Most Phoenix, Arizona, residents associate medical malpractice claims with hospitals, doctors' offices and other facilities that provide treatment to live patients. Though hospital negligence generally does have to do with the treatment of living individuals, a recent news story involves a different kind of negligence. Federal agents aren't giving out many details about a raid that occurred at a body-donation center in Phoenix, but it's not the first time the business's owner has faced trouble.
In 1997, the owner of the body-donation center was employed by the Donor Network of Arizona. The Donor Network was a non-profit organization that harvested organs for use in science. The organs were harvested in accordance with the wishes of the deceased.
In 1997, a man died during a knee replacement surgery. He had previously agreed to donate his eyes to science. According to a lawsuit filed against the Donor Network, the man's genitals were removed as well. The owner of the body-donation center currently under investigation was involved in the removal of the man's eyes in 1997 and was deposed in court in that case.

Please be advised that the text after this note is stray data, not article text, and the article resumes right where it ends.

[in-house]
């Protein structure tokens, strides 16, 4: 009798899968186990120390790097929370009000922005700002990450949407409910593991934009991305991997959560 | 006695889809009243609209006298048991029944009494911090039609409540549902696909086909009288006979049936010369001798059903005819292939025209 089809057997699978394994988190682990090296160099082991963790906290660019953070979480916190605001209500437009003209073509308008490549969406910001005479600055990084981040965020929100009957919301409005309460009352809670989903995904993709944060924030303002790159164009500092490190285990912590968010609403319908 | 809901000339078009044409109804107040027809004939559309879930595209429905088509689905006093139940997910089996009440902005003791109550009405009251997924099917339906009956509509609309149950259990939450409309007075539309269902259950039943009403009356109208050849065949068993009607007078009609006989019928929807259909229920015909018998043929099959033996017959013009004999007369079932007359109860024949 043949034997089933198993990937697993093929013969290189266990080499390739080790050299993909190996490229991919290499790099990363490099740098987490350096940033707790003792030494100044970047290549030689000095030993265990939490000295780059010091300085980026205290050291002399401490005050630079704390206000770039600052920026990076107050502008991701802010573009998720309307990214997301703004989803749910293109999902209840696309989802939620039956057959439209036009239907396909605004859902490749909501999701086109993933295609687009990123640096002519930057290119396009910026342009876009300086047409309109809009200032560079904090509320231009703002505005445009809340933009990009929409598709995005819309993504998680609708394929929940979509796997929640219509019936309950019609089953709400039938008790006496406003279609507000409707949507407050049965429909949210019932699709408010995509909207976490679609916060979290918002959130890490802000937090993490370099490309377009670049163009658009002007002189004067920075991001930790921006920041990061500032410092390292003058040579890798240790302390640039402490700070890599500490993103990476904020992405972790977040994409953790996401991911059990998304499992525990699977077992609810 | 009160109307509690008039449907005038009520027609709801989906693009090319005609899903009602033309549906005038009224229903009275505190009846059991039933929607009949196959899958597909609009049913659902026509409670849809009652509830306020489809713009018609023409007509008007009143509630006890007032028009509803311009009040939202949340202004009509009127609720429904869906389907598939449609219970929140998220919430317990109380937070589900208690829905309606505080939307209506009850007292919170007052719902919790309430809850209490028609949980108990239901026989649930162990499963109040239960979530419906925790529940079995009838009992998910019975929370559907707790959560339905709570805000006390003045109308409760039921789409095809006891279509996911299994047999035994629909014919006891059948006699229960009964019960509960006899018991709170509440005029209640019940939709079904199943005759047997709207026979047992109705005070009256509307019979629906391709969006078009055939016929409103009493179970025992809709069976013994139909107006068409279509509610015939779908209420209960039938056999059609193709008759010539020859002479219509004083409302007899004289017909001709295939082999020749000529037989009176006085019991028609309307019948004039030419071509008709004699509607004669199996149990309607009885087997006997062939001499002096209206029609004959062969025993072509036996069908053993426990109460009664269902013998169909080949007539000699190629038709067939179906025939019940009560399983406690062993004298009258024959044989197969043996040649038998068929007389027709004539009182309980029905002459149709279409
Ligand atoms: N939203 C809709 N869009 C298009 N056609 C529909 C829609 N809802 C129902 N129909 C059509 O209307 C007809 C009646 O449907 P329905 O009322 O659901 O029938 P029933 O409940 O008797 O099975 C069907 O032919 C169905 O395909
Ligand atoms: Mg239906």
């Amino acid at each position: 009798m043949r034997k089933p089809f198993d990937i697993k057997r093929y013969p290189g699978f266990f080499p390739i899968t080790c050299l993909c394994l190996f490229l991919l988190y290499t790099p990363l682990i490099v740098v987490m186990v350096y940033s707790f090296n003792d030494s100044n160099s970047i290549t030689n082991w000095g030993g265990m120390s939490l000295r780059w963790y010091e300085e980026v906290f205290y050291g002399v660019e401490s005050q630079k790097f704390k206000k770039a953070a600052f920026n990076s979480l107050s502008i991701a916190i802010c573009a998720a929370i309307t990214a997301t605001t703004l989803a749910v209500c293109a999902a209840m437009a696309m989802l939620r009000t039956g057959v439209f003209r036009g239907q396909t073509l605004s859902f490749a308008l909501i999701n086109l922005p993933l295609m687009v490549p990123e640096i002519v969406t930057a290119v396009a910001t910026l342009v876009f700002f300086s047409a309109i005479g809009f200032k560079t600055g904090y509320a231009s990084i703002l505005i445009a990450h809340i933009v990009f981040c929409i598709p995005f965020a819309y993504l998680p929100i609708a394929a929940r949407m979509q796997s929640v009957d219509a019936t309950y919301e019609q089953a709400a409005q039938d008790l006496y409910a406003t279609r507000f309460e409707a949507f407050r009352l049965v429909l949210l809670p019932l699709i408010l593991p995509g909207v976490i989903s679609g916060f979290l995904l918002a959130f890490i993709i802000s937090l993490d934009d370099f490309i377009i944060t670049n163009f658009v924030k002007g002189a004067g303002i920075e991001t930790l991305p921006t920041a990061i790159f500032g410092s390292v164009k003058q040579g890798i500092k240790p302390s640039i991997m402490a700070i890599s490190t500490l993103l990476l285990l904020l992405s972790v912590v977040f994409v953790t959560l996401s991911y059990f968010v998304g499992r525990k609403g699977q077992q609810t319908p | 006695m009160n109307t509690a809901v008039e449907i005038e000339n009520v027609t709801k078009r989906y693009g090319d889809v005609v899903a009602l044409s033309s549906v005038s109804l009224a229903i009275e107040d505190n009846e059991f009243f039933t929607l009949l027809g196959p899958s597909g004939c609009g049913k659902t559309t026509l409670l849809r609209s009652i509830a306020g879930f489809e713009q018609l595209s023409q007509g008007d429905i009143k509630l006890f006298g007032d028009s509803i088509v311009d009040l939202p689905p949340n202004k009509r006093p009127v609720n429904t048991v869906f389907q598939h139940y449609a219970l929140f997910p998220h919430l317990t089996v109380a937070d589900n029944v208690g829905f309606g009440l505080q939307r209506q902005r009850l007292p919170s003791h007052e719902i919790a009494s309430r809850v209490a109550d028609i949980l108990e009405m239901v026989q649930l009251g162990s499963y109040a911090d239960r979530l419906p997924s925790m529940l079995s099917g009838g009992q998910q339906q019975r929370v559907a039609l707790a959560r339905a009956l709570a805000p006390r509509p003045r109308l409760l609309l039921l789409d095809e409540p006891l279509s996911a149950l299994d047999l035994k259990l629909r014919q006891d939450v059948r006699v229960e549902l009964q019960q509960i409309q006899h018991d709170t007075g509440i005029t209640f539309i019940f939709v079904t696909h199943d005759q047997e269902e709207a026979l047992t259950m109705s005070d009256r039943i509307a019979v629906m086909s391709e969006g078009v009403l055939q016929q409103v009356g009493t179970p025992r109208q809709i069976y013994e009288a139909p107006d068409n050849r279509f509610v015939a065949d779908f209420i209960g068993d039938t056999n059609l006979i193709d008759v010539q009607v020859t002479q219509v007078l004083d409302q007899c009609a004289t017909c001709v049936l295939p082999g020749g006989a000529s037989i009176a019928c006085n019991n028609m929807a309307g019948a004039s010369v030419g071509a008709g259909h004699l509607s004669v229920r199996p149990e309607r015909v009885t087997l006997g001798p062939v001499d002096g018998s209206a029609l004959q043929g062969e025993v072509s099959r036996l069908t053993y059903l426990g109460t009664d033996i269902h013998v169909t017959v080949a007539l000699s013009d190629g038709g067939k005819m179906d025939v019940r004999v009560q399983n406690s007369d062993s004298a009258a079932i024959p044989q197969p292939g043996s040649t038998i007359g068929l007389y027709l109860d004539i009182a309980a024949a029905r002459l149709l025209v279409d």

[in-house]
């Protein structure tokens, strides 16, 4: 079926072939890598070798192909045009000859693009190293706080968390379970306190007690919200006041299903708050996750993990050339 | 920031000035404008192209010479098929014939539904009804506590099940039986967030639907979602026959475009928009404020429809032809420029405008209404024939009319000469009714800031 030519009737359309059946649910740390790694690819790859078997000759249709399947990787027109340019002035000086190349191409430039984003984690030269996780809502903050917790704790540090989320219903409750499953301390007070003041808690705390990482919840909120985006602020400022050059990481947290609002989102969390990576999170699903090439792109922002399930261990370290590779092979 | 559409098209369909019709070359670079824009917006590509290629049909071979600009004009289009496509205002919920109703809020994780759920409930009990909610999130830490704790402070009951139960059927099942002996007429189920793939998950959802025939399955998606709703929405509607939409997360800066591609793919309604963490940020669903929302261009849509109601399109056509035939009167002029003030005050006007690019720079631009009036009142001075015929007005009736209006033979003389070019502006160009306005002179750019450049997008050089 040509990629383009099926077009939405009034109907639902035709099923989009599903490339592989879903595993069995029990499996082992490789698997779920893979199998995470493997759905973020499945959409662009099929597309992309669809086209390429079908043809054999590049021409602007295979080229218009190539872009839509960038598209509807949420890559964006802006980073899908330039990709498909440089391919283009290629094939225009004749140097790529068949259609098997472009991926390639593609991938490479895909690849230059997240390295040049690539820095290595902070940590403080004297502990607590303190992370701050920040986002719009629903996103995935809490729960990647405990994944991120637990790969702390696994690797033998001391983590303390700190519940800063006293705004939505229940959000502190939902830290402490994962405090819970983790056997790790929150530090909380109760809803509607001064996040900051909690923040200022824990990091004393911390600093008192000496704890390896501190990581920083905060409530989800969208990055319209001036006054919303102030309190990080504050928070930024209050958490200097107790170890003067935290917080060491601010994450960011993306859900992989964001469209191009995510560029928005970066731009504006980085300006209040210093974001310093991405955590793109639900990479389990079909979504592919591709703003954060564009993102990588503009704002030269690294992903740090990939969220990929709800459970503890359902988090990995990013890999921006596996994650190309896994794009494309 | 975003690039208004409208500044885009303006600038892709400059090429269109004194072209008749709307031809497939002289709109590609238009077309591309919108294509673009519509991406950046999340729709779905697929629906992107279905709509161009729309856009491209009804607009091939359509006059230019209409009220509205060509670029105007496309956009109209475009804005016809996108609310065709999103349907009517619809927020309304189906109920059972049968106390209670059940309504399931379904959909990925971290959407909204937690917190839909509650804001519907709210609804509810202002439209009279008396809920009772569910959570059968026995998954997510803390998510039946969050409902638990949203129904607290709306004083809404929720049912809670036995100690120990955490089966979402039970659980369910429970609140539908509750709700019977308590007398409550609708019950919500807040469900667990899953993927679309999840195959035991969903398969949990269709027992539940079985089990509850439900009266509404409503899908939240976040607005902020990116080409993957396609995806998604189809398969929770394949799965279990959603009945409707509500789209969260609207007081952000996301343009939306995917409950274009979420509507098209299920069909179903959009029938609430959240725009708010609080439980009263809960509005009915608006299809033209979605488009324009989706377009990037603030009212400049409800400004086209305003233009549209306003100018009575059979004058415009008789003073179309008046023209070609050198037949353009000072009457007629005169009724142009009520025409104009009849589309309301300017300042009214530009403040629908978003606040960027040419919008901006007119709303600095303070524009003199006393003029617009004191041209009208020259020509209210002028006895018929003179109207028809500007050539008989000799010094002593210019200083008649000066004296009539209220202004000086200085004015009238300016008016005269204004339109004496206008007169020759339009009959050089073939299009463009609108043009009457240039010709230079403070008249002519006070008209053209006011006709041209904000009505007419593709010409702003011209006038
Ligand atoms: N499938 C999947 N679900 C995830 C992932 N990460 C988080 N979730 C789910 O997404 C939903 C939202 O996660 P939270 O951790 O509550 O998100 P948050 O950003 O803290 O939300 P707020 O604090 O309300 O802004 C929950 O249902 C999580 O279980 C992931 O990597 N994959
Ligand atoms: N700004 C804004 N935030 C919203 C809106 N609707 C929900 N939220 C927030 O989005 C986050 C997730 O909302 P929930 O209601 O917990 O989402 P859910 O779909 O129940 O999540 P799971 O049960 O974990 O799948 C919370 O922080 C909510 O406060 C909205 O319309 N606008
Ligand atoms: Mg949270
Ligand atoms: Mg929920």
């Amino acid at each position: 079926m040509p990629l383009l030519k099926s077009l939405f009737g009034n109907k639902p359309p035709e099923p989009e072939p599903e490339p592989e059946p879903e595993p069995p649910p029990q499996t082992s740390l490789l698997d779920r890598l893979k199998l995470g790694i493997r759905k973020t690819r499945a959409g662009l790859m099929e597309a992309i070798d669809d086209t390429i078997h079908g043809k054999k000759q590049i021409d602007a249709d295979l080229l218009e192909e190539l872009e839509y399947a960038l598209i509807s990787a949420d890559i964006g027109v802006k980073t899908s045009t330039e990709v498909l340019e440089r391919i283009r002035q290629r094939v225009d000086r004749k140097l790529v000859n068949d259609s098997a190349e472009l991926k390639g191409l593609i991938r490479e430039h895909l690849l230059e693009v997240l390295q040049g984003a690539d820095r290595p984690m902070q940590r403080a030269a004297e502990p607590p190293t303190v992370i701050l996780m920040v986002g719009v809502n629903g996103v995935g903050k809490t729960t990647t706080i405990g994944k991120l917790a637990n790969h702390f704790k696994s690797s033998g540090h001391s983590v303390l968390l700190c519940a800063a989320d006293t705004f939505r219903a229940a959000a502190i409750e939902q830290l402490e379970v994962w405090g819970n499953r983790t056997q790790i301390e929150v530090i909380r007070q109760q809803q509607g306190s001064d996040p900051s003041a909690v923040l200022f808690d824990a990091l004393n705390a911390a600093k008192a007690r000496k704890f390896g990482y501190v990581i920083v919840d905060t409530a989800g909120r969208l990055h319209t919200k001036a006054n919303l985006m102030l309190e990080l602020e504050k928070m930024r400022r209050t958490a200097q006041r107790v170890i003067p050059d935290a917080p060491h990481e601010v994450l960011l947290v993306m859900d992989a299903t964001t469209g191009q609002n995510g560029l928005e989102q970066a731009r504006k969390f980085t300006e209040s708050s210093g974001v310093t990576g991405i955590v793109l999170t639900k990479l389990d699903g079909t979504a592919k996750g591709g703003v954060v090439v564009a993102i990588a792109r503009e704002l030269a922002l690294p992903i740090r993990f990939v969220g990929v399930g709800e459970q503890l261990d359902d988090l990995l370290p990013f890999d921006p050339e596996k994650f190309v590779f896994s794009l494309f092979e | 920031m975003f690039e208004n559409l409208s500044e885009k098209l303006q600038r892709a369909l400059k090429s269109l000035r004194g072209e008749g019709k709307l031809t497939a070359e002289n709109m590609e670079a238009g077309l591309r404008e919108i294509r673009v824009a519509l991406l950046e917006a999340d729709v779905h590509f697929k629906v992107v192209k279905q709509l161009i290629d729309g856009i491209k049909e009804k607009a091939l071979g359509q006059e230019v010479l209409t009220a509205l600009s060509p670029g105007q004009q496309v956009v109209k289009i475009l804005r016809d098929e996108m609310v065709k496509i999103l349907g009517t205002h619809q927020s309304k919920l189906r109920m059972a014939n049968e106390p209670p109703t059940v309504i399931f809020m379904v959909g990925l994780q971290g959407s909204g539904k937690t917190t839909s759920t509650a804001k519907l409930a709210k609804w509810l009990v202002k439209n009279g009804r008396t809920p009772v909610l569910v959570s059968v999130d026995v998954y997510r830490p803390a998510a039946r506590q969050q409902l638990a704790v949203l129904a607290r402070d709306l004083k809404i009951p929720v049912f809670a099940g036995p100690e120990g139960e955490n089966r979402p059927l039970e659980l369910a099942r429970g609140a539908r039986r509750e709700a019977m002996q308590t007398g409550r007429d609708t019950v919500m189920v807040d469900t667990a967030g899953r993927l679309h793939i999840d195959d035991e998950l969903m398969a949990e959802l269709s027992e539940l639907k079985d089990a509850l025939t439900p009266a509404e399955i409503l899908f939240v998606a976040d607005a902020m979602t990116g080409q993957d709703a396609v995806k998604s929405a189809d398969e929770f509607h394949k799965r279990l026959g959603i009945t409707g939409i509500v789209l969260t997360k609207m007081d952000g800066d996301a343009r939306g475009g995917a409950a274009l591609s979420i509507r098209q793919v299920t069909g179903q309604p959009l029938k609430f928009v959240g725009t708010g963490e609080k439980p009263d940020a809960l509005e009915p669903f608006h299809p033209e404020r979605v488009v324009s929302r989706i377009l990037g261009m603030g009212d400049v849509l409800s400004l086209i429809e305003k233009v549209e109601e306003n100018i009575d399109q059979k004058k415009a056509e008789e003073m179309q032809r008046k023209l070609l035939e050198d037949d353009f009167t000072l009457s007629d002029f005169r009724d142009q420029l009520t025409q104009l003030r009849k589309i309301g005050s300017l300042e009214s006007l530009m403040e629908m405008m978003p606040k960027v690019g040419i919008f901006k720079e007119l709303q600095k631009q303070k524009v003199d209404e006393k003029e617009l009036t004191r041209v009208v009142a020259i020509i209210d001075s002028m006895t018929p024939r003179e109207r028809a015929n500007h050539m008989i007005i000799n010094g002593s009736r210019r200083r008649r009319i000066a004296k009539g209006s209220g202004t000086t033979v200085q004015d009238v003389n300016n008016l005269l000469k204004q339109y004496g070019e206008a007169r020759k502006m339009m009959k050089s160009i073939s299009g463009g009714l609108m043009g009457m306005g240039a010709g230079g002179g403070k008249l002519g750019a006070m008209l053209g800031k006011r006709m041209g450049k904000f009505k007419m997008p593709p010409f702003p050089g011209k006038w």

According to reports, the jury found the hospital responsible in the case and awarded the family of the deceased man $2 million. There is no report on what the current center is being investigated for. Federal agents entered the premises in hazmat suits, but they did inform individuals living in the area that there was no danger. According to a spokesperson, the investigation had been going on for a year before agents entered the premises on Tuesday, Jan. 21.
According to media profiles on the business that was recently raided, the company harvests tissue and organs for medical researchers. Some organs are also used by surgeons to practice techniques. The rest of the remains are cremated and returned to families in an attractive box.
Any family wants to see medical staff do everything they can to treat loved ones and keep them alive. In the event a loved one passes and has given consent for organ or tissue donation, families are likely to be concerned with the ethical and respectful treatment of the bodies. If families find out liberties were taken or unethical actions occurred, they might be able to seek damages for increased pain and suffering.
Source: AZCentral, "Phoenix body-donation center target of federal raid" D. S. Woodfill, Jan. 22, 2014